By Timothy Bourgaize Murray | Waters Technology
From the smallest startup to the largest financial institution, protecting the intellectual property (IP) that drives technology has become a more complicated—but also, potentially more profitable—process.
Financial technology has never been more litigious, and one need only look at the recent, years-long Australian litigation around low-latency provider Zeptonics and HFT firm Zomojo to understand IP's importance to the industry. However, Joe Beyers, who held a variety of leadership roles at Hewlett-Packard (HP) before heading up the computing giant's IP licensing team, says there are ways to make the patents work for you that don't involve lawsuits.
At HP, Beyers started with an IP licensing windfall of about $35 million. Less than four years later, that number had skyrocketed more than ten-fold to $400 million. And after the 2008 financial crisis, many firms have looked to licensing, he says, as an additional source of revenue. The challenge is in getting it right, or finding the right partner to essentially outsource your IP management to, such as Beyers' Investergy.
"If you look at the IP licensing business, for some companies, IP is sometimes treated as lottery tickets: They have a patent portfolio, they'll sue a bunch of people, and they'll either win or lose big. But I tell people, ‘If you want that, go to Vegas,'" Beyers says. "A model like ours is different in that it puts together a set of portfolios that diversifies between industries and across geographies—so far, we've acquired three large portfolios from the telecom industry, including Panasonic, Hauwei and Nokia, and we have a funnel of 10 more. The other thing that's really different about the model is that the focus is not buying assets in order to sue people. If you start out with litigation, your time-to-money increases substantially, so we engage in collaborative conversations intensely and get contacts with the right people. Shortening the time-to-money and diversification are what I'm really focused on. Yes, some companies may choose not to engage properly, and you therefore need to have litigation as an option. But it should always be a secondary option, rather than the primary model."
After his time at HP, Beyers launched several startups, with one company filing 189 patents in a single year, and the former CIPO says that experience highlighted the difference between monetizing IP at a well-established firm, and protecting it at one that's just gotten off the ground.
"When you're an established company, what you're experiencing is an 'intangible asset economy,’ where 80 percent of the assets of corporations today are intangible, most of which is IP, so it's one of their most critical assets of the company," he explains. "The opposite is a startup, where you're developing technology that may be innovative, but is often very easily copied. So you have the startup guys where IP is critical to the future, and the larger established firm where it's an asset management viewpoint, and what's your return on those assets? Those are the two perspectives. Little guy to big guy, this is important to them. A lot of the inventions we had at HP in prior years we didn't care about patenting—we always figured we could be faster than competition. But today, when mergers happen very quickly, especially in other regions of the world, your entire business model is at risk."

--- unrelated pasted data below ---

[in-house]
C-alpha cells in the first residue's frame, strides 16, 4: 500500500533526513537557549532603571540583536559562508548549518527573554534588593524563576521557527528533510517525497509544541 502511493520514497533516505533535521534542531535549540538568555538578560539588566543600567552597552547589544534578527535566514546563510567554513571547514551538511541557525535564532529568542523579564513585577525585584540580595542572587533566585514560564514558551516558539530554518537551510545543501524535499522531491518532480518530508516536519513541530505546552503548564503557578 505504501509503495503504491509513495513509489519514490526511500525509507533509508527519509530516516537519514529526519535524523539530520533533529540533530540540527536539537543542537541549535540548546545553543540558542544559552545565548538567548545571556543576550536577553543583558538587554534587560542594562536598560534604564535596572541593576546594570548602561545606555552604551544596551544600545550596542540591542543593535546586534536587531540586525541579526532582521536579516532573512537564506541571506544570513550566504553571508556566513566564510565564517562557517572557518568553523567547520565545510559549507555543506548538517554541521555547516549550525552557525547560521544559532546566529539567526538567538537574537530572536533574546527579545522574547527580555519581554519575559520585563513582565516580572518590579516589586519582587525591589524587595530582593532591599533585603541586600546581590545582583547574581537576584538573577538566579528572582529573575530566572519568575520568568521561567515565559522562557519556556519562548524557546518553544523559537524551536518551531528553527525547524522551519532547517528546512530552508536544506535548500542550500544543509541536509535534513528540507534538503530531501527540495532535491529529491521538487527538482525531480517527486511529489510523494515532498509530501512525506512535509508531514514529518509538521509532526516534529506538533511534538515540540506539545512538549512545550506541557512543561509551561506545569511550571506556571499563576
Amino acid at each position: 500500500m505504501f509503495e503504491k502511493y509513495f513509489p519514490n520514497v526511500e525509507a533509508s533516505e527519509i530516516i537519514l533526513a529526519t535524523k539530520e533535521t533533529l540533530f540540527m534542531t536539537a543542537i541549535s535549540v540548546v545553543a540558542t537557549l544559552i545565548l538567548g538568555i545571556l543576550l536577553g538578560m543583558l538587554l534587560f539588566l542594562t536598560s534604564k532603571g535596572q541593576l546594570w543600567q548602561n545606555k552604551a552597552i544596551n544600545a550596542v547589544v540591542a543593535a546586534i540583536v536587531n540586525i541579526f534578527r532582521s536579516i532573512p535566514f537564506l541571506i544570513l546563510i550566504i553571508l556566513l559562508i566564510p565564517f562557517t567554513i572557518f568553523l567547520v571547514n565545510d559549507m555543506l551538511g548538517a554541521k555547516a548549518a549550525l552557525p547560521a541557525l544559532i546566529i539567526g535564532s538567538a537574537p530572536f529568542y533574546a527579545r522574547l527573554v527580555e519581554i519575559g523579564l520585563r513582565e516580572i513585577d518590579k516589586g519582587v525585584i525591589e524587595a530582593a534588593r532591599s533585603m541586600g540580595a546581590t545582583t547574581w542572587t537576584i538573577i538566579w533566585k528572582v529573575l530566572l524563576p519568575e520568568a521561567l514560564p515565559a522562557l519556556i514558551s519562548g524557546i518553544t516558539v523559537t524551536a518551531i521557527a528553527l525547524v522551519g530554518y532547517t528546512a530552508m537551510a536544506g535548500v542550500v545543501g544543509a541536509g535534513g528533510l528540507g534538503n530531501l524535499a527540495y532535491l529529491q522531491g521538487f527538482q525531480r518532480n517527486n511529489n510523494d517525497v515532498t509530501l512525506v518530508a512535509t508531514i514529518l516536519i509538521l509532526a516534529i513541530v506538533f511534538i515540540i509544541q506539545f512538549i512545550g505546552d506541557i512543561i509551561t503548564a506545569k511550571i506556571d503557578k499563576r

Having also headed up HP's financial services arm, Beyers says the risk is particularly acute with technology for finance, where, compared to other industries, it can be difficult to differentiate oneself on technology, alone—particularly when starting out.
"If a startup's being funded, they've already convinced investors that they're special, and that they're working in a greenfield of some kind. The typical problem is failing to properly protect newly-created IP, rather than tripping over someone else's," he says. "So a good patent portfolio or access to it can be a big factor; otherwise you're eventually just going to be commoditized. That's why you're seeing more legal action by companies in this space, and at the same time, you're seeing the antibody reaction with challenges to business method patents, as we've seen in Europe more recently. It works both ways in this industry: Certain parties will argue that some of this stuff should be open to everyone, and that's still an ongoing debate."
But it's a debate better had on strong legal footing, he says, and in fact, affinity for IP might simply be part of the cost of admission today—a necessary requirement for any technology provider, however mature.
"From an end-user perspective, if I were a financial institution eyeing a new vendor, I'd obviously be looking, first, at whether the technology can make a difference for me. But right behind that, number two, is whether their technology is properly protected. If it isn't protected, and I incorporate, for example, their trading platform in my larger solution, then I could put my entire infrastructure at risk. So you have to look at a startup from the perspective of whether can they protect themselves from losing their advantage, but also is there a sense that they truly own their IP, or could someone else potentially come after me, if I adopt that technology? I could partner with that company and assume they'll indemnify you, but if they're small and someone comes after them, my liability may well be larger than the value of their company overall."
For both sides, then, it's a tricky thing, especially for the small shop looking to court investor dollars and potential customers to pilot with. But those that can get it right could be the next HP—licensing their IP more, and battling in court less.